Selco: What We Ate and How We Got Food When the SHTF

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by Selco, The Organic Prepper:

Editor’s Note: If a disaster is bad enough and lasts long enough, it isn’t going to take long before there is no food to be had. In this interview with Selco, he shares his real-life experiences and explains how people kept from starving to death when there was no food in the stores. ~ Daisy

How do you get food when there are no stores?
At the beginning of everything, most of the people did not have any significant “stash” of food in their homes.

In other words, the majority of common folks had food a or couple of days in their pantry and that was it. There were exceptions to that because the process of collapse did not happen in a few hours (in terms of suddenly there is no food in the stores).

When the chaos started, people looted stores after a short period of everyone buying things in a panic. Still, the majority of folks did not manage to get a decent stash of food from stores. Some did not want to believe that they were gonna need a stash. Others did not want to go out and participate in looting because it was dangerous. But I think the most obvious reason was that all food from stores was taken very fast.

In beginning period of SHTF, events unfold at a very fast pace. Actually, events go one after another so fast that if you find yourself lost in one event at the end of several events, you ask yourself, “Why in the name of God I did not go out and buy a whole bunch of food while I still could do that?”

Was gardening an option? If so, how did people protect their gardens?

Yes, it was an option, but the percentage of food from a garden was low because of a few reasons.

It was a city, without enough land for significant food growing, and the second reason is that even people who had some land (small gardens near houses) needed time to grow food there.

People usually did not grow food there in normal times, flowers, tea, maybe some particular kind of tomato, salad greens, and similar.

I remember going and checking gardens for tomatoes because people had tried some new sort of tomato close to their home, not as a way to have food, but as an attempt so they could see is if it was OK to have it somewhere before they had a bigger piece of land for growing (before SHTF in a peacetime).

So yes, gardening was an option, people used every part of the available land, but that was not enough, and it was like you are checking every day how your tomato is growing and you wait for it, but then you pick it and realize you have food for only a couple of days.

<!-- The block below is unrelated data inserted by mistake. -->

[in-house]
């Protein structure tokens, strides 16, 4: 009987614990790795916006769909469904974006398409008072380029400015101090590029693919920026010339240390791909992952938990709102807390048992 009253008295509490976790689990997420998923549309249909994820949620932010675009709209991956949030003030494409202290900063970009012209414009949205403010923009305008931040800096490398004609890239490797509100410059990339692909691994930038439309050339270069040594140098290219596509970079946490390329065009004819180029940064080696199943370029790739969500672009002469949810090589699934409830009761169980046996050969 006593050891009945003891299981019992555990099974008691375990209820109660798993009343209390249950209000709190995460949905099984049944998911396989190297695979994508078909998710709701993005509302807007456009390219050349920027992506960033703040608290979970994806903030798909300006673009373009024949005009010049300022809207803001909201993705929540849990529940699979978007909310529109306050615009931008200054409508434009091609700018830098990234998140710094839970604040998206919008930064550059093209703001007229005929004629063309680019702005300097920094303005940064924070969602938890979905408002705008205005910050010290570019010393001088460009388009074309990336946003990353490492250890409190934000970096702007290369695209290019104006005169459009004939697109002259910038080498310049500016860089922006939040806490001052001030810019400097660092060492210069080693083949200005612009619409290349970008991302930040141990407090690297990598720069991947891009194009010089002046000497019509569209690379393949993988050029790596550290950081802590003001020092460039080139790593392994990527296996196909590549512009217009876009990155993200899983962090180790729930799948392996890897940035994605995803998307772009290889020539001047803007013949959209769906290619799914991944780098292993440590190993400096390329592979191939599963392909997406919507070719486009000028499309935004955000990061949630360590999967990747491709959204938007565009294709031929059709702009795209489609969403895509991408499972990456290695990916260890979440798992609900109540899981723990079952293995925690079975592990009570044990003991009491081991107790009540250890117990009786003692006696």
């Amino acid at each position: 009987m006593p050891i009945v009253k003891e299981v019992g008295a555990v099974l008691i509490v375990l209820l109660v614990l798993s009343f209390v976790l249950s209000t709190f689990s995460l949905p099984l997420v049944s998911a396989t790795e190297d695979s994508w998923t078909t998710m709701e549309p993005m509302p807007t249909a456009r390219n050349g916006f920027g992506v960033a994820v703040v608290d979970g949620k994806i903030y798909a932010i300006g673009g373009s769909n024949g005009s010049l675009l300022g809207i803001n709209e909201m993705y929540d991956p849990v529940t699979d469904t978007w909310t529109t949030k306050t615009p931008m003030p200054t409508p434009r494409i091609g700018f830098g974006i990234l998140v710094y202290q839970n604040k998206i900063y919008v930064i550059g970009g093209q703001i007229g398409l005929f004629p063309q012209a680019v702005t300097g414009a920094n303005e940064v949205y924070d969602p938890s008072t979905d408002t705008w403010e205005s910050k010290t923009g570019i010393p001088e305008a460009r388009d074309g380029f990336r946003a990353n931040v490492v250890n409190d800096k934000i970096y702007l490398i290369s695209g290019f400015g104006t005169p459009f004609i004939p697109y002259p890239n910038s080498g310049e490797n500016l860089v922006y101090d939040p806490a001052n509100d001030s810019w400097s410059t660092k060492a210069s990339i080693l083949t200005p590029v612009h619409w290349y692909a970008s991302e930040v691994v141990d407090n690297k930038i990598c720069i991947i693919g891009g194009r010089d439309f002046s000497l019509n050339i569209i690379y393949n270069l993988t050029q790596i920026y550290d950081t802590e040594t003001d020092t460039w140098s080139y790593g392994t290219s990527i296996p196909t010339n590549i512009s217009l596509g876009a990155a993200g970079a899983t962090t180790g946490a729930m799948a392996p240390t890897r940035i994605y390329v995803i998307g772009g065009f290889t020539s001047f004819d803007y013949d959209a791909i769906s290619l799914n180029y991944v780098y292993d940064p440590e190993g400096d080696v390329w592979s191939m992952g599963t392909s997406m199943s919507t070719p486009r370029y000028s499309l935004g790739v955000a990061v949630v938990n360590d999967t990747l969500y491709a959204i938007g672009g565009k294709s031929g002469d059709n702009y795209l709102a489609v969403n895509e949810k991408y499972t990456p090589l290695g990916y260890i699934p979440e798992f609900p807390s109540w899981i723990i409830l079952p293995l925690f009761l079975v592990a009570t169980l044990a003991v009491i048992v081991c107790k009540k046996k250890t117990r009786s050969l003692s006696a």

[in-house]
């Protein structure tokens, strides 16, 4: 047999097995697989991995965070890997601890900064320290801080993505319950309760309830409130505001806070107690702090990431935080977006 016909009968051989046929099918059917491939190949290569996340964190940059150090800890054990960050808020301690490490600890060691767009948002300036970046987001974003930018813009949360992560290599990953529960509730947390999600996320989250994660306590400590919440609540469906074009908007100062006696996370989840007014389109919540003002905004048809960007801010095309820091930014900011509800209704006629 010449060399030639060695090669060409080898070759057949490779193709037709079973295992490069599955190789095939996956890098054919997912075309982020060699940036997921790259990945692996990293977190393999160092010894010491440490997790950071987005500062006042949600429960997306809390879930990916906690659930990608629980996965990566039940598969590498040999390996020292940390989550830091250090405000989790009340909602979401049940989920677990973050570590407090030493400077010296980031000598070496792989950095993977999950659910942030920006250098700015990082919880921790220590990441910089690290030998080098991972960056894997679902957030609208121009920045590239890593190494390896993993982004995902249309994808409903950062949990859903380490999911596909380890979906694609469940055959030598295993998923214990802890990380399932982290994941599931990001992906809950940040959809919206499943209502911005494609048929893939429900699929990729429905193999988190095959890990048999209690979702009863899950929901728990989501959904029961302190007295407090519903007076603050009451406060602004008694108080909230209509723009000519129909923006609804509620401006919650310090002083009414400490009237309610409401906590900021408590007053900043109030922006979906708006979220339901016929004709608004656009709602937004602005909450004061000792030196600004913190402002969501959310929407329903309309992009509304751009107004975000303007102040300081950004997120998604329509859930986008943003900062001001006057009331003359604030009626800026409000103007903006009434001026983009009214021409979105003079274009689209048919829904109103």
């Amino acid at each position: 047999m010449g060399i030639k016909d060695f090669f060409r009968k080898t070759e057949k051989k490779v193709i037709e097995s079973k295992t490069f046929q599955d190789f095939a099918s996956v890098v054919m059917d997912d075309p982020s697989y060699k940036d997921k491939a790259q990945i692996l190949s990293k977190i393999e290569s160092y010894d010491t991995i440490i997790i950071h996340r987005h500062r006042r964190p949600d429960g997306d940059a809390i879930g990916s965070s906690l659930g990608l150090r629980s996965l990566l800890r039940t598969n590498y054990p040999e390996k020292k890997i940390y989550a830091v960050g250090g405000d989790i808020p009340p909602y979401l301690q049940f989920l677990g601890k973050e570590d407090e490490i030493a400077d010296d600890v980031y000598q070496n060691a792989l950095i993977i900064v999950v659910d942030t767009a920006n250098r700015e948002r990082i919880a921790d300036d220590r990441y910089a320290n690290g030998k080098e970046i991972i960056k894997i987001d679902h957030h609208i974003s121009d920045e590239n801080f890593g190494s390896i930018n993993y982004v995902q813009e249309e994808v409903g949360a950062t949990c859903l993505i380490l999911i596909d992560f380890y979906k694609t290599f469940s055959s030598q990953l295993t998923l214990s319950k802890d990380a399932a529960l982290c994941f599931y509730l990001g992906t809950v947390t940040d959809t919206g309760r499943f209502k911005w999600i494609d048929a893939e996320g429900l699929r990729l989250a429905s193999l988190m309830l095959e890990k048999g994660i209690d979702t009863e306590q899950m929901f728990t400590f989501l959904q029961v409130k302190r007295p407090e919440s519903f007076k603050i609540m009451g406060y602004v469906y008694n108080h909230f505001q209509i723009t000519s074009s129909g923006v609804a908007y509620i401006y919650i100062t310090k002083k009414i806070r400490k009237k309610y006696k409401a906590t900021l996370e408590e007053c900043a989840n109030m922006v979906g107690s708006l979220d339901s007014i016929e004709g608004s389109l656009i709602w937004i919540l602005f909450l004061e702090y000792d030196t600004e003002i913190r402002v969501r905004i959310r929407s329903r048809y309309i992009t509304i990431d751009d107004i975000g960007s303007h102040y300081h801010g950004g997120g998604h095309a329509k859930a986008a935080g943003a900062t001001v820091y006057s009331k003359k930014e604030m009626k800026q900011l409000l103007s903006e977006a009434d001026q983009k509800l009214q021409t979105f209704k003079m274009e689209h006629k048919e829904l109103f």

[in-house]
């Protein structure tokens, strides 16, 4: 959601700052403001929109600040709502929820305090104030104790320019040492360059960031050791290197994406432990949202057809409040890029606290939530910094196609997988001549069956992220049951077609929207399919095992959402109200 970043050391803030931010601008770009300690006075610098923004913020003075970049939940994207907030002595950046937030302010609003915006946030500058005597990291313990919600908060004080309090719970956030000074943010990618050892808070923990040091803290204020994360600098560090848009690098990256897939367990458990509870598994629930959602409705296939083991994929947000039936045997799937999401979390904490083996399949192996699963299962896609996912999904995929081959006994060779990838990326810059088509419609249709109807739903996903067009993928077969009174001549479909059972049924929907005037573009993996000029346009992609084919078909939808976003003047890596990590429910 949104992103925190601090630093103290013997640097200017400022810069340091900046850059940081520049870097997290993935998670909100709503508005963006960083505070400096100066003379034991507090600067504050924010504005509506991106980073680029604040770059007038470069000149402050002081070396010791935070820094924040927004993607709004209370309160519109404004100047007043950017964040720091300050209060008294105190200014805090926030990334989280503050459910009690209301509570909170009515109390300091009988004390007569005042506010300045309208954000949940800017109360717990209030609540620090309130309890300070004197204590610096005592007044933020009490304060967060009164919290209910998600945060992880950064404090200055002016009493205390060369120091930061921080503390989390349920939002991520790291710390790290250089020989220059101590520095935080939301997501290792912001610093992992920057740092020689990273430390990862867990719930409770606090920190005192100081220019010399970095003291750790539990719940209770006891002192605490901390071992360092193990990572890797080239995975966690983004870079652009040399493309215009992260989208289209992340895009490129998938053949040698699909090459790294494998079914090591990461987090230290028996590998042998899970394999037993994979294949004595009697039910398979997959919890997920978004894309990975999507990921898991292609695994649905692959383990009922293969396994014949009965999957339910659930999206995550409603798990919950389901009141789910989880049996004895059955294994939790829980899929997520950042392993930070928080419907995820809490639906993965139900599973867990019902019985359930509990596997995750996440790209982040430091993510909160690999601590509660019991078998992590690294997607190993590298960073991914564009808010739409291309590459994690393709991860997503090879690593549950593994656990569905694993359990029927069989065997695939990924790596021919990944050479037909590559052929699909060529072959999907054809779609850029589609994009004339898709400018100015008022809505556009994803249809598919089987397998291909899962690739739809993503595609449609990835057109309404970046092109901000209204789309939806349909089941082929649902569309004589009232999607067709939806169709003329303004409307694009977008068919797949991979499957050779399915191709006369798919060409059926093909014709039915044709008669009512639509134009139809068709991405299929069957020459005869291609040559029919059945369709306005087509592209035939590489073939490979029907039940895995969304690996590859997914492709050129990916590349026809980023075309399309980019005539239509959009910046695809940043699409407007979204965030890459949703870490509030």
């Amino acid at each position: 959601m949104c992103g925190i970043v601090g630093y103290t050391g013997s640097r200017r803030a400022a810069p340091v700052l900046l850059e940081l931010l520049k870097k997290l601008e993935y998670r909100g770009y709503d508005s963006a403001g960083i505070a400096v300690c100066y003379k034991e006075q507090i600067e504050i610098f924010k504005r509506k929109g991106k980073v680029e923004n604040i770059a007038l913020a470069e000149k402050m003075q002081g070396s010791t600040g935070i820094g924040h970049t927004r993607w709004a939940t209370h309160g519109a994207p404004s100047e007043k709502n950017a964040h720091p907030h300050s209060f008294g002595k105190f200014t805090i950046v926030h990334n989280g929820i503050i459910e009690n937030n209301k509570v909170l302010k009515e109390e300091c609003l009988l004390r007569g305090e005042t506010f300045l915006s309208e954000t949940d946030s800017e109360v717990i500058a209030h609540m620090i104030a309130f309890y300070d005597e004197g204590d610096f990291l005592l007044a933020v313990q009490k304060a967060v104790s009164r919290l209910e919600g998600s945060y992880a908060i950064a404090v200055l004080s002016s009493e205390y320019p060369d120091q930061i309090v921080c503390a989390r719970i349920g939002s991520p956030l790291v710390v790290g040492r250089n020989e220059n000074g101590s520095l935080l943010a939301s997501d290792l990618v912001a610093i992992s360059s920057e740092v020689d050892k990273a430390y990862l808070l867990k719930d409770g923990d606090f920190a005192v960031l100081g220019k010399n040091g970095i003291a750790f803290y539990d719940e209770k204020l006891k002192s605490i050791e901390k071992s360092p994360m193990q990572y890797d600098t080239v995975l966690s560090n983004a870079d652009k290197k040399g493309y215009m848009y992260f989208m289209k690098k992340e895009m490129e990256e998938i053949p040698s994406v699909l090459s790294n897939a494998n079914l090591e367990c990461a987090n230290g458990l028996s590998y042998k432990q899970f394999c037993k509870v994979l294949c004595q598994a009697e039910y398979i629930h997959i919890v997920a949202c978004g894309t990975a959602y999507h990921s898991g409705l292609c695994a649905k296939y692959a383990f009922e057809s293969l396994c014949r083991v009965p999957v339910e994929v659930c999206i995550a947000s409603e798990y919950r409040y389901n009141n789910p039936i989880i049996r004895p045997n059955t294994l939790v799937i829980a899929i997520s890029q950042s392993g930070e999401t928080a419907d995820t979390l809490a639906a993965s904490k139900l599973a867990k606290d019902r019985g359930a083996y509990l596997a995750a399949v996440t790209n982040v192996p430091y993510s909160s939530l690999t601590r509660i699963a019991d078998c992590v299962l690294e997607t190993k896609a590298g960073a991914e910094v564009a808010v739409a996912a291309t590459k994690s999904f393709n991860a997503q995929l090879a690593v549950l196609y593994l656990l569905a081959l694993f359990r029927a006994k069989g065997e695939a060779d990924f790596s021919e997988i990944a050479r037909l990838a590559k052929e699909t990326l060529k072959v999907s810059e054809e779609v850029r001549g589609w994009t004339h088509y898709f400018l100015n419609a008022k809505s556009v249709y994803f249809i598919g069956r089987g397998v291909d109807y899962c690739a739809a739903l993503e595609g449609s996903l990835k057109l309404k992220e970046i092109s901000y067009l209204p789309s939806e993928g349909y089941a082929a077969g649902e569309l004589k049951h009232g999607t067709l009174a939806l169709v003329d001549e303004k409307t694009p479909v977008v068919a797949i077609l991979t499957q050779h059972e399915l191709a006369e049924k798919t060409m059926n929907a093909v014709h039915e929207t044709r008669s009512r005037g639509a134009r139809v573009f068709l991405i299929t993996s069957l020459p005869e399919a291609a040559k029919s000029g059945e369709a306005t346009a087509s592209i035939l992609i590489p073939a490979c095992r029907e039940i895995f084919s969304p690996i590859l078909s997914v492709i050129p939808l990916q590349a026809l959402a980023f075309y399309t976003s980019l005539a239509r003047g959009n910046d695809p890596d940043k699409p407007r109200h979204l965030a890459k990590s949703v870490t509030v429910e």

We were not prepared at the time to use every piece of land for food growing. It takes time to establish that.

Still, it was precious, and it was protected of course, just like your home, in the same way.

How often did MREs get dropped?
There was no schedule for food drops, at least no real schedule because it was all based on rumors like, “Tonight they are gonna drop food from airplanes.” If you asked, “Who told you that?” the answer was “a guy who heard it from guy who heard…” So, of course, it was completely based on luck.

Sometimes, it would “fall down” every second night, or you heard it had fallen somewhere, it would be “I heard it from a guy who heard it…”

Sometimes it was 3-4 times per week. Of course, they dropped it, but that does not mean we could find any of the food. Other people would simply grab it before you.

Some folks headed for the hills every night in order to wait. People would choose one guy from family to go up every night and wait.

If those food drops had any schedule there where they loaded planes (as I understand later, the place was in an air base in Italy) it was completely lost on us down in the city in the chaos and empire of rumors.

You need to understand that in that time those planes were not the only ones to fly, so sometimes we were out waiting for food but actually other planes bombarded us.

But very early we learned to recognize the low humming sound of food planes, distant but powerful.

Now when I look back, it is weird how we trusted some of that information. For example, if we heard that food was gonna be dropped that night in some particular part of the city, some small area of some hill, people would go there.

A reasonable man would have thought, “Oh, so some poor ragged guy in the middle of civil war and information blockade suddenly has info on where several huge military airplanes are gonna do some operation?” Not to mention the fact that the whole city together with all the hills looked to those people in the airplanes like small dots.

It was nonsense. But we were hungry, scared, and in the middle of chaos without any real information, so people trusted in a lot of things, especially in good news.

Do not underestimate the power of rumors in hard times.

“Food drops” were performed for many cities in this area during the hardest part of the war. They helped on different levels.

Even today I find one of the happiest sounds to be the sound of MREs raining on a hard surface. I did not know the technical details (and still don’t) of how exactly that worked, but most of the things that were dropped would break apart in the air, so on the ground, it would “rain”.

It was like a lottery to be in the middle of that rain because the MREs were good stuff, and valuable, but some of the bigger stuff coming down could kill people. (It happened with bigger packages).

MREs were meals all in one package: food, sweet stuff, matches, even that hot sauce that was pretty handy when we want to add taste to some weird food that we ate or to mask a bad taste.

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